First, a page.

In short JavaScript obfuscates information, sometimes to the point of completely denying access (i.e., the JavaScript code is buggy and crashing). A classic example of this was that I was unable to watch the Live8 concert broadcast by AOL a few years back because the JavaScript code was so poorly written it didn't actually work on my girlfriends' AOL browser (ironic I know). I tried to get to the movie URL directly but the obfuscation was so complex I couldn't find it. It did nothing to endear me to AOL.

BTW, I happen to be one of those people who disable JavaScript by default. If I need it I can enable it for a specific site or page in 2 seconds (really) using the NoScript add-on for Firefox.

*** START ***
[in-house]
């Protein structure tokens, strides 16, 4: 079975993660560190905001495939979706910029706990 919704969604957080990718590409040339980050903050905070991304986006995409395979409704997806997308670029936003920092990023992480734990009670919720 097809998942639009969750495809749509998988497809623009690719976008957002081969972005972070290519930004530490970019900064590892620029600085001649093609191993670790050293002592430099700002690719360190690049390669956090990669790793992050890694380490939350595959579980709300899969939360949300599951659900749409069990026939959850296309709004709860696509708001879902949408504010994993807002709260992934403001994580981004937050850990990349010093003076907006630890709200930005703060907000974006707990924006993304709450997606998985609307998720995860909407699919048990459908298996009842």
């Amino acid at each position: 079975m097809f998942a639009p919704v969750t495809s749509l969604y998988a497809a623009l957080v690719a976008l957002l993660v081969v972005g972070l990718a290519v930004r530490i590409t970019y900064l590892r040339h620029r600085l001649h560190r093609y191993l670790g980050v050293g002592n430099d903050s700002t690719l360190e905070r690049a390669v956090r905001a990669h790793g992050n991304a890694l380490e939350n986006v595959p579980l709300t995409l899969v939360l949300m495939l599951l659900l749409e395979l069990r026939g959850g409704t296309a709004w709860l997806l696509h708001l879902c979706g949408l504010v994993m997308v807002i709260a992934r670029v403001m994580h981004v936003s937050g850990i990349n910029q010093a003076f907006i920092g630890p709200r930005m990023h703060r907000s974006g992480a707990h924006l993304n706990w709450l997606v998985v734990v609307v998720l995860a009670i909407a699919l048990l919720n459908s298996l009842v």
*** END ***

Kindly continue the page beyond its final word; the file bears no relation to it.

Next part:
Solution:11

Some companies, or business units, have a policy of not allowing javascript turned on, as there are concerns about any risk of security exploits, and that may be the biggest problem, that since it can't be locked down securely then it must be disabled. If you can run javascript in a strict mode, that doesn't allow ajax requests, for example, then you may find that more people are willing to use it on computers that are concerned about security.

As long as a user can go to a website, and information can be sent transparently over the Internet regarding what a user is doing, then these security concerns will exist.

For example, I could have a Firefox plugin that appears to be useful, but, it can do possibly send unwanted info to a website.


Solution:12

Because it shifts load from the server to the client and there is no way to control to what extent.